Ironically, my tics first began while studying abnormal psychology in high school. They first began in a manner in which I would throw my arms to the right and make sounds that I affectionately referred to as a “pterodactyls trying to escape from my stomach.” Then I graduated from high school and like 50% of persons with a tic disorder, I developed OCD tendencies and a general anxiety disorder, right as I was going into college. I was coping with so many different things all at once. I was learning how to cope with what my life now is with metal disorders, trying different medications (one that made me clinically depressed, one that made me feel like I was on an elevator, and then another that made me addicted to crocheting), starting college, and working thirty hour weeks at a day care center. It was a recipe for disaster and unfortunately, my grades reflected as such.
Now, not even four years later, I have most things managed. I have a far better work situation. My tics are unmediated, but I have discovered my triggers and manage those. I know my abilities in school and have that aspect of my life in balance. I found that the key to most things is in fact balance. One of my outlets for keeping balance is hiking, and I have found that while hiking I do not tic. Not even once in the day. It could even be said that for once in my hectic life, I feel “normal,” whatever that really means.. I feel like there is nothing to worry about even while my brain is programed in a way that engages constant thinking, working, doing, ticing.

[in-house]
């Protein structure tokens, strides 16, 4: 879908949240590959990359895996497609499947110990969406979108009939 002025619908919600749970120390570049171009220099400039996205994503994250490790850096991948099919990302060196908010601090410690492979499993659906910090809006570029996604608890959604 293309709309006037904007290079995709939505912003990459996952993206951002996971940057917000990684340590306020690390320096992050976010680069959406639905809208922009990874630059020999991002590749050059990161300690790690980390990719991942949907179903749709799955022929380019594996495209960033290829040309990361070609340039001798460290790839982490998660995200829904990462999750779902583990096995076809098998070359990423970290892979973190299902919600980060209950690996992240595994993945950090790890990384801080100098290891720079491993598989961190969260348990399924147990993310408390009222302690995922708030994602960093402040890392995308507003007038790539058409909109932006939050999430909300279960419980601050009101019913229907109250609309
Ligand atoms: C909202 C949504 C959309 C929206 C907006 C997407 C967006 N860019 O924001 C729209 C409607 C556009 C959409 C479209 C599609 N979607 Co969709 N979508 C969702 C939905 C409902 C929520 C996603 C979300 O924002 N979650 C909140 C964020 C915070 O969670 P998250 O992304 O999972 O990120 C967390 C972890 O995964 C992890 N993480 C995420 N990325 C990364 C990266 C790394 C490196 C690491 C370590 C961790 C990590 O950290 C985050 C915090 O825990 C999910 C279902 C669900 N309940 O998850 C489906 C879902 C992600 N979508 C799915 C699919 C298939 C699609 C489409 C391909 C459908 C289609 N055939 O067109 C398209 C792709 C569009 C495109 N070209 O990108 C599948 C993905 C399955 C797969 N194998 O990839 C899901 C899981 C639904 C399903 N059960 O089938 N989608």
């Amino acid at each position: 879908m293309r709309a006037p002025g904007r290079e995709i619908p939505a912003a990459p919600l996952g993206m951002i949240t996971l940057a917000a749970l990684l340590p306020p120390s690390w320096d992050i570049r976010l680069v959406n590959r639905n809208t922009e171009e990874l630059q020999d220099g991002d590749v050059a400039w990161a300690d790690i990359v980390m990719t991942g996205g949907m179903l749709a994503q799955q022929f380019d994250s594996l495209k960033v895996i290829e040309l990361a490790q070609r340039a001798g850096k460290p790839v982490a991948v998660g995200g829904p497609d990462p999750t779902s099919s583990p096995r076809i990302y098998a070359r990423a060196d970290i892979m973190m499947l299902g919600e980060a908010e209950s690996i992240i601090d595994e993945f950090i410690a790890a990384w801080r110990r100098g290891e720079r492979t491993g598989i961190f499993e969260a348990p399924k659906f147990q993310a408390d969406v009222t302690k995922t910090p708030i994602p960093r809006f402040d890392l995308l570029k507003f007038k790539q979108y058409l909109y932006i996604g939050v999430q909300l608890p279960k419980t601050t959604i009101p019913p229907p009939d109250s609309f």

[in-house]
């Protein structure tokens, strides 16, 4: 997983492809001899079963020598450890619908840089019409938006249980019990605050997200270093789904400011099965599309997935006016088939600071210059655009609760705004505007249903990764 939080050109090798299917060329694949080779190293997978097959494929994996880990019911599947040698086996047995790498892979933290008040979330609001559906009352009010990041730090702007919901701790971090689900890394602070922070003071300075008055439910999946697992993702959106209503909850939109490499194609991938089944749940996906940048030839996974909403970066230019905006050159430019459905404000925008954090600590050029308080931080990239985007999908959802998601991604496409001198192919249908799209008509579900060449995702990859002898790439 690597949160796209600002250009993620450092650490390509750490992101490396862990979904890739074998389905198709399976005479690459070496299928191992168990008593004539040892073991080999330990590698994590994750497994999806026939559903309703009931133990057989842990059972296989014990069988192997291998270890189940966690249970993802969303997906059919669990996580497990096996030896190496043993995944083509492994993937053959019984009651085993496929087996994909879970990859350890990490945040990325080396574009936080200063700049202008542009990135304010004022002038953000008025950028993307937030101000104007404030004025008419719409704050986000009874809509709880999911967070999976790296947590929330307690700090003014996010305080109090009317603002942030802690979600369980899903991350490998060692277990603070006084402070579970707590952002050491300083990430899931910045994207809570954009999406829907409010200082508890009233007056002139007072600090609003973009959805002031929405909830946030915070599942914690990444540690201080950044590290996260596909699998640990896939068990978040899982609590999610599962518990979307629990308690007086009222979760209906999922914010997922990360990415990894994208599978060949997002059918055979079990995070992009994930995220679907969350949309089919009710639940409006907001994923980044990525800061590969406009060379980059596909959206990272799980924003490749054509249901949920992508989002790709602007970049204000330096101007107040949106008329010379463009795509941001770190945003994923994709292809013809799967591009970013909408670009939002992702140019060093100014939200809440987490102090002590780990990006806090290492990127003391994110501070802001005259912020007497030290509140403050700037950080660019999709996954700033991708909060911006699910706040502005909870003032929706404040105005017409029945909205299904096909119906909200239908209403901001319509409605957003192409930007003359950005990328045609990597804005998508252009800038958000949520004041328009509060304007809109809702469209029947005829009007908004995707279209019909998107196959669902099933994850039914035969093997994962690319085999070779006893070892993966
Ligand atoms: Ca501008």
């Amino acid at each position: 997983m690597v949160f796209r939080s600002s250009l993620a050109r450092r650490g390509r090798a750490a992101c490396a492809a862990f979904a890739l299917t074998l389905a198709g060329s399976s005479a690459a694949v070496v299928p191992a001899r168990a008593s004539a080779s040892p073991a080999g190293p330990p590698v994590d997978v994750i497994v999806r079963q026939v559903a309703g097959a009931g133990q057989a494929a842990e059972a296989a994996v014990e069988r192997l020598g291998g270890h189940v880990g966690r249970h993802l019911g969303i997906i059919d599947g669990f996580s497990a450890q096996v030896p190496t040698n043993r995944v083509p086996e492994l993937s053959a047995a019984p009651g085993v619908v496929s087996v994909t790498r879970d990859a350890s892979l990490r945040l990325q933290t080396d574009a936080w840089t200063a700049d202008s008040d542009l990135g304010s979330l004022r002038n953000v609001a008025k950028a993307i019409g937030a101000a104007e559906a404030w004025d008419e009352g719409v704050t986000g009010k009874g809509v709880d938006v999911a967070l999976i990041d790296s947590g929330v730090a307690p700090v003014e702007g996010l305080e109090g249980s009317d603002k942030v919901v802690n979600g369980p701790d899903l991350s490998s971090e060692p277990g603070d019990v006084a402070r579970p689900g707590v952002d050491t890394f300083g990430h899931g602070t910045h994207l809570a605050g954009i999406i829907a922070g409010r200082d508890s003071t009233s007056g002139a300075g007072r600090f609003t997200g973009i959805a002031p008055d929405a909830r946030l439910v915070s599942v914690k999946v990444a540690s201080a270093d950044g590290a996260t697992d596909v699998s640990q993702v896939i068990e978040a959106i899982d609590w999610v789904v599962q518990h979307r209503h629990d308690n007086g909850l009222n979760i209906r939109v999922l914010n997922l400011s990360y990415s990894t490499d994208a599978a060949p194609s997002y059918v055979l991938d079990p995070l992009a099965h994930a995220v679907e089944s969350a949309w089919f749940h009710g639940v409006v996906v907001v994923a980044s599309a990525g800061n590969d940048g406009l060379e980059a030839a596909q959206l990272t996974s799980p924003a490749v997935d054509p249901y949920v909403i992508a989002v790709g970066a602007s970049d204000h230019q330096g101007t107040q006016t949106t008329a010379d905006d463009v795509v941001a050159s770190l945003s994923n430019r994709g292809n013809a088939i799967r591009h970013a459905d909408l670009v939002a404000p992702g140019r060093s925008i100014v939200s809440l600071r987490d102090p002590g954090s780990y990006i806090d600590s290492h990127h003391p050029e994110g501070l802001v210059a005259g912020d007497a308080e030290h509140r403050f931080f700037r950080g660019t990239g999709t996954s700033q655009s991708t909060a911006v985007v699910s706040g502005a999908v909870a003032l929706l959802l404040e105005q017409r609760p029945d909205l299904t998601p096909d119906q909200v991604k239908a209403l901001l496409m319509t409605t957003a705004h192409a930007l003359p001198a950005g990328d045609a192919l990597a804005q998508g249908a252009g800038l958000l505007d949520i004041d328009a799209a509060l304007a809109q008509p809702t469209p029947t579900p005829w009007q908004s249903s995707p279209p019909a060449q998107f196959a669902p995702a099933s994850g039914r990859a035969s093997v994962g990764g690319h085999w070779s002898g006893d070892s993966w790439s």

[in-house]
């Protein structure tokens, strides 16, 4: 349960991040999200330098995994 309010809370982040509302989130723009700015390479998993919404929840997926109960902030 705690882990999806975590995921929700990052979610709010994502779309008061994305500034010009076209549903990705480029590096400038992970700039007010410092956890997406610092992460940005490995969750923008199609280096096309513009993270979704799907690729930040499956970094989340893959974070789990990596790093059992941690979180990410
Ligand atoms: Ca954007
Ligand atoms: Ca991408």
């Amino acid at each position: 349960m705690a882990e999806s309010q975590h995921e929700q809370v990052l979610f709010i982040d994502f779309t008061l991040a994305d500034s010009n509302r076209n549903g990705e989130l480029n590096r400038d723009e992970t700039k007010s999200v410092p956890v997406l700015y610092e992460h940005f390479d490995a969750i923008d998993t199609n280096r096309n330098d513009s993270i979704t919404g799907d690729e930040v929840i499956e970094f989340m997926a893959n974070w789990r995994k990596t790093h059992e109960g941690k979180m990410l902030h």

A troublesome transition in a “normal” person’s life, for me, was made way more difficult than I could have desired. However, I was raised to not let anything get the best of me and to persevere. It was hard, sure, but I know I am a better person; a more understanding person; a whole person; I am a fully functioning adult in society pursuing a higher education, and I just happen to have a Tic Disorder.